- Graduate College
- Durham Fellowship
Ph.D. Student Awarded Durham Fellowship
For Radwa Hanafy, a Ph.D. student in the Microbiology & Molecular Genetics Department,
being acknowledged by, first, her department and then all the way to the Graduate
College provided a sense of needed validation.
“It’s like the people who are working on science approve you. It’s giving you trust
or confidence to continue,” she said. “So it’s not just the money – it’s the award
“Sometimes it's dark days. So [the award] reminds you, you’re doing something and
you need to keep going.”
Yet, the recognition isn’t the only thing that can motivate and teach Hanafy about
longevity and keeping on.
Ironically, the fellowship that helped give Hanafy credibility to herself and awarded
her $1000 is also named after a man who left a massive impact on multiple other graduate
students in his time and was also involved with microbiology.
Dr. Norman Durham served as the longest-serving dean of the Graduate College between
1967 and 1991 and has many accolades – including being inducted into the Oklahoma
Higher Education Hall of Fame – for his role as dean as well as a microbiology professor
and other administrative positions.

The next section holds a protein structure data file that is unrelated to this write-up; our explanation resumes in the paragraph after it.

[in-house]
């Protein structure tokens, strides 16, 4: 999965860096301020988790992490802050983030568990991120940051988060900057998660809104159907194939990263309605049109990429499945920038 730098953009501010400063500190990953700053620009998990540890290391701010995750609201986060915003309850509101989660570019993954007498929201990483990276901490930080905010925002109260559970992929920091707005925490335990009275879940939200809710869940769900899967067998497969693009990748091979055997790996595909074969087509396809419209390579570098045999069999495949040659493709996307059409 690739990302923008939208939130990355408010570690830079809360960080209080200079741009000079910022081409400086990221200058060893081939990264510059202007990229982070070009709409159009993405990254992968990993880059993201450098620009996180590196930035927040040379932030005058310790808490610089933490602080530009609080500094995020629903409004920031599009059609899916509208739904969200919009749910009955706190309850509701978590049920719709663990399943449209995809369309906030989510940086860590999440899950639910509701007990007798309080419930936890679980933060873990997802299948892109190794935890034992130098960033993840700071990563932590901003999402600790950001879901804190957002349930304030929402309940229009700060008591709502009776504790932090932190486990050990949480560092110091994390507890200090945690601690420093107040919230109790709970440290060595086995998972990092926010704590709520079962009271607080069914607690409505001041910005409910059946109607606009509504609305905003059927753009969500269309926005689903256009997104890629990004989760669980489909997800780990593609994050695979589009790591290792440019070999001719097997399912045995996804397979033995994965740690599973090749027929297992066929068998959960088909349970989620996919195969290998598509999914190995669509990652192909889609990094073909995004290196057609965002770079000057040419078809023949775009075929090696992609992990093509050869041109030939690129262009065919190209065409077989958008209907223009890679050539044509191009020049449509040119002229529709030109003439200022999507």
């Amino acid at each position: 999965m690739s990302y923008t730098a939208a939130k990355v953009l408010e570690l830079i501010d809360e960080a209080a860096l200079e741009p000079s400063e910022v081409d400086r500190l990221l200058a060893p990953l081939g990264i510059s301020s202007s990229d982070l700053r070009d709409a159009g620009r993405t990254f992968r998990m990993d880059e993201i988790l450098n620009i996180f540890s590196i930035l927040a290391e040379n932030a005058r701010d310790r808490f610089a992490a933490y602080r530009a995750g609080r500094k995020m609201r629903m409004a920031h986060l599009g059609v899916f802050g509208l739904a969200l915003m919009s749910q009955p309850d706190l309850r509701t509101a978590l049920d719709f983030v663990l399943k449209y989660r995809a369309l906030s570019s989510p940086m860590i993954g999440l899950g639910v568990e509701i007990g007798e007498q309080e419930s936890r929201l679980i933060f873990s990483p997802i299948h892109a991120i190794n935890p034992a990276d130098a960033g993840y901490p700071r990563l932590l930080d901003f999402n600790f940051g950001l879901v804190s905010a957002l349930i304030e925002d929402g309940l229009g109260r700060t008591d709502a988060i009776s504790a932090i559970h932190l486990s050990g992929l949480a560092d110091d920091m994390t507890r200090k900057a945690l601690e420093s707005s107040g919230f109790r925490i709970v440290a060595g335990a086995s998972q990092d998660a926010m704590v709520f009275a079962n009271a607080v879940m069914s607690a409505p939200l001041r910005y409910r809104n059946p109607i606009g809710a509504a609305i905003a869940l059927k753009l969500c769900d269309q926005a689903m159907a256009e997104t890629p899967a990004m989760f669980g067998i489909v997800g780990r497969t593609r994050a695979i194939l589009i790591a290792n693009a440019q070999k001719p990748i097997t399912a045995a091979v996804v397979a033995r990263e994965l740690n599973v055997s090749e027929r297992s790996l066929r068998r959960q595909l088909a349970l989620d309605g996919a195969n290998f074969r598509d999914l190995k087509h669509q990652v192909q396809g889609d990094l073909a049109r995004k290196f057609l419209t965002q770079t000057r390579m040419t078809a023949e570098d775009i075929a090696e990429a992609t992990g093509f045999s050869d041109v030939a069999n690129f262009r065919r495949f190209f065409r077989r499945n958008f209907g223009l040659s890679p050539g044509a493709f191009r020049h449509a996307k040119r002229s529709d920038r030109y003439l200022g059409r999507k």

In his days, he liked building relationship with graduate students which could happen
more readily as Durham remained a researcher even as dean.
As one of Durham’s latest impacts, Hanafy, who is from Egypt, has been doing research
on the taxonomy and phylogenetic diversity of the anaerobic gut fungi which is found
in the gut of herbivores.
“This fungi mainly helps the animals to digest the plant using their enzymes,” Hanafy
“This is the only group of fungi that are strictly anaerobe.”
In order to get the samples she needed, though, Hanafy had to visit a place probably
a lot of the fellowship winners awarded this semester didn’t have to go.
To the nearest goat poop.
“We used a culture approach by going and getting samples – which is mainly poop of
the goat – and then we try to isolate these fungi,” Hanafy said.
During her research, Hanafy and her team were able to double the diversity of the
anaerobic gut fungi while also observing whether domestication had any effects on
the fungi found in the herbivores.
Hanafy was also able to publish some of her work, something she says helped make a
case for the award.
“Having publication is like having [a] translation of your work,” she said. “By publication
in a peer review journal, means that your work deserved to be published.
“So you’re doing something.”
Even still, Hanafy remembers to give credit to those around her including Dr. Noha
Youssef – who she is a research assistant for – as well as her lab and department.
“I’m just really honored to be recognized by the Dean of the Graduate College, by
the department,” Hanafy said. “My department nominated me and believed in me and of
course my PI, my lab, everyone put a piece in the CV.”